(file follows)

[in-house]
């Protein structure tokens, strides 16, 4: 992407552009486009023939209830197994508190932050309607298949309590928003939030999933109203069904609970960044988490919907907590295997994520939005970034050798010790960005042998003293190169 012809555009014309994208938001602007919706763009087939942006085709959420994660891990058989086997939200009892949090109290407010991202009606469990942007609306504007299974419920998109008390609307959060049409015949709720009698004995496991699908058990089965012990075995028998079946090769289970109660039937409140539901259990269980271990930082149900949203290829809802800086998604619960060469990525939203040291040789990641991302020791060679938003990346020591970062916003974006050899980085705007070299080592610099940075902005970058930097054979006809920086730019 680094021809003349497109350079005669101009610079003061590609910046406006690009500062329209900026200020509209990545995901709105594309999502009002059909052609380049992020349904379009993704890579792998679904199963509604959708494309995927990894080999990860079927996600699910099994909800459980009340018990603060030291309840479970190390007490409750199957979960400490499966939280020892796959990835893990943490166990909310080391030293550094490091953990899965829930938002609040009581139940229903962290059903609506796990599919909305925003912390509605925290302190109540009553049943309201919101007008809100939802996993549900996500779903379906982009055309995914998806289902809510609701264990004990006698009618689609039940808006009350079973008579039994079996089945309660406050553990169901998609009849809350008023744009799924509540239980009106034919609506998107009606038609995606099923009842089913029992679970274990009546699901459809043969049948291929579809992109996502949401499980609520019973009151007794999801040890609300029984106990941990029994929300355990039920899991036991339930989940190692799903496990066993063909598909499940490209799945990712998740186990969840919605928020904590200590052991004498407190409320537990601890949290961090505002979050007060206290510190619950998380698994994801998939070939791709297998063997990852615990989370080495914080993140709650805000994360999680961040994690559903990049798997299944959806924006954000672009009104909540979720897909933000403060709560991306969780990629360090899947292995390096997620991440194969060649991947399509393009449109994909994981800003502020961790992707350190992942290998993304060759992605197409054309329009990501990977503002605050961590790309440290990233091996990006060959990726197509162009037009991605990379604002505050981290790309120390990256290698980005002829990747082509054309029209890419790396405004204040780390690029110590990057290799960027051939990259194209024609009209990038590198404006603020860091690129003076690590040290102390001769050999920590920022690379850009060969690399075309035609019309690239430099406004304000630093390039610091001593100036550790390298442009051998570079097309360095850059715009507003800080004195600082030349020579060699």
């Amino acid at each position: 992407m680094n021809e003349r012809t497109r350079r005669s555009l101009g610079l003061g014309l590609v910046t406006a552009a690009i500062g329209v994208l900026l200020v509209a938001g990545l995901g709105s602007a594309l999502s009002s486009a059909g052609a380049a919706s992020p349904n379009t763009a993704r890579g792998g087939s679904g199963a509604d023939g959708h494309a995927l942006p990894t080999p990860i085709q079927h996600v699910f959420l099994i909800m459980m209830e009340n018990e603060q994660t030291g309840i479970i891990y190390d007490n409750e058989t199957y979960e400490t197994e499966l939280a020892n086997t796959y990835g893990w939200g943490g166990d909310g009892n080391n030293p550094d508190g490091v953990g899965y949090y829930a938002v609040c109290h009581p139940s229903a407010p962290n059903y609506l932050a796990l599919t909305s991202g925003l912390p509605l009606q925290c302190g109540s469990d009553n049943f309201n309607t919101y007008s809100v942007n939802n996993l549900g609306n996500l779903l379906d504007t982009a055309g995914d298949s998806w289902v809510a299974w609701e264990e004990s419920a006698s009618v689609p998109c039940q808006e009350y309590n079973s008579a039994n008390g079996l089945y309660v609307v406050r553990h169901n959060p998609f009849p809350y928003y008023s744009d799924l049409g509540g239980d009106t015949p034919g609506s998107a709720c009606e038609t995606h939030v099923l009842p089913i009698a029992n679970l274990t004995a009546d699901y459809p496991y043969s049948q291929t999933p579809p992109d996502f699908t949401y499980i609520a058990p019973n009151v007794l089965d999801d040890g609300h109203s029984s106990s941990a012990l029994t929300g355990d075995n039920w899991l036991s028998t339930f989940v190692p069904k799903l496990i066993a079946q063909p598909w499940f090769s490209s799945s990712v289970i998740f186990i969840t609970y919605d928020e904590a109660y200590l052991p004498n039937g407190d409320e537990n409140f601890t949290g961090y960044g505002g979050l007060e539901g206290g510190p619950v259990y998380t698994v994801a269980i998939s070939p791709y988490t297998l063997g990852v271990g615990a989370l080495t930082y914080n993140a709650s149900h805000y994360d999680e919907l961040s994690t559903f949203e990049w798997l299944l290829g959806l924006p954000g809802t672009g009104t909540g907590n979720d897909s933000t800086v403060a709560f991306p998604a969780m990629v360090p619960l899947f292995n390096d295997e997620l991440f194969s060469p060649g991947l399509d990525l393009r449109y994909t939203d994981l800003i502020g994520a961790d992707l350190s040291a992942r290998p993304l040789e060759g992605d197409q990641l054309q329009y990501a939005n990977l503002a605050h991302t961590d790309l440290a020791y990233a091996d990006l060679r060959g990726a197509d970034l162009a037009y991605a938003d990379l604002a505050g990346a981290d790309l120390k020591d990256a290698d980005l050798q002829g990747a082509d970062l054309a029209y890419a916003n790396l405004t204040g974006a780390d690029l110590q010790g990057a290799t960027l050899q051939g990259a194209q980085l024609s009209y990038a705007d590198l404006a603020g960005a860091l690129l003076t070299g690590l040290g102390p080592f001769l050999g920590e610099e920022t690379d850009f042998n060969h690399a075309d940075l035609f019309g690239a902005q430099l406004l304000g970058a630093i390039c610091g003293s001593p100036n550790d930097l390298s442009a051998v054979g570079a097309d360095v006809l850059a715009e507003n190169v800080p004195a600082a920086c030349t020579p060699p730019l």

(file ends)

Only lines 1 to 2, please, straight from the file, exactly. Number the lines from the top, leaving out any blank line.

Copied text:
[in-house]
């Protein structure tokens, strides 16, 4: 992407552009486009023939209830197994508190932050309607298949309590928003939030999933109203069904609970960044988490919907907590295997994520939005970034050798010790960005042998003293190169 012809555009014309994208938001602007919706763009087939942006085709959420994660891990058989086997939200009892949090109290407010991202009606469990942007609306504007299974419920998109008390609307959060049409015949709720009698004995496991699908058990089965012990075995028998079946090769289970109660039937409140539901259990269980271990930082149900949203290829809802800086998604619960060469990525939203040291040789990641991302020791060679938003990346020591970062916003974006050899980085705007070299080592610099940075902005970058930097054979006809920086730019 680094021809003349497109350079005669101009610079003061590609910046406006690009500062329209900026200020509209990545995901709105594309999502009002059909052609380049992020349904379009993704890579792998679904199963509604959708494309995927990894080999990860079927996600699910099994909800459980009340018990603060030291309840479970190390007490409750199957979960400490499966939280020892796959990835893990943490166990909310080391030293550094490091953990899965829930938002609040009581139940229903962290059903609506796990599919909305925003912390509605925290302190109540009553049943309201919101007008809100939802996993549900996500779903379906982009055309995914998806289902809510609701264990004990006698009618689609039940808006009350079973008579039994079996089945309660406050553990169901998609009849809350008023744009799924509540239980009106034919609506998107009606038609995606099923009842089913029992679970274990009546699901459809043969049948291929579809992109996502949401499980609520019973009151007794999801040890609300029984106990941990029994929300355990039920899991036991339930989940190692799903496990066993063909598909499940490209799945990712998740186990969840919605928020904590200590052991004498407190409320537990601890949290961090505002979050007060206290510190619950998380698994994801998939070939791709297998063997990852615990989370080495914080993140709650805000994360999680961040994690559903990049798997299944959806924006954000672009009104909540979720897909933000403060709560991306969780990629360090899947292995390096997620991440194969060649991947399509393009449109994909994981800003502020961790992707350190992942290998993304060759992605197409054309329009990501990977503002605050961590790309440290990233091996990006060959990726197509162009037009991605990379604002505050981290790309120390990256290698980005002829990747082509054309029209890419790396405004204040780390690029110590990057290799960027051939990259194209024609009209990038590198404006603020860091690129003076690590040290102390001769050999920590920022690379850009060969690399075309035609019309690239430099406004304000630093390039610091001593100036550790390298442009051998570079097309360095850059715009507003800080004195600082030349020579060699």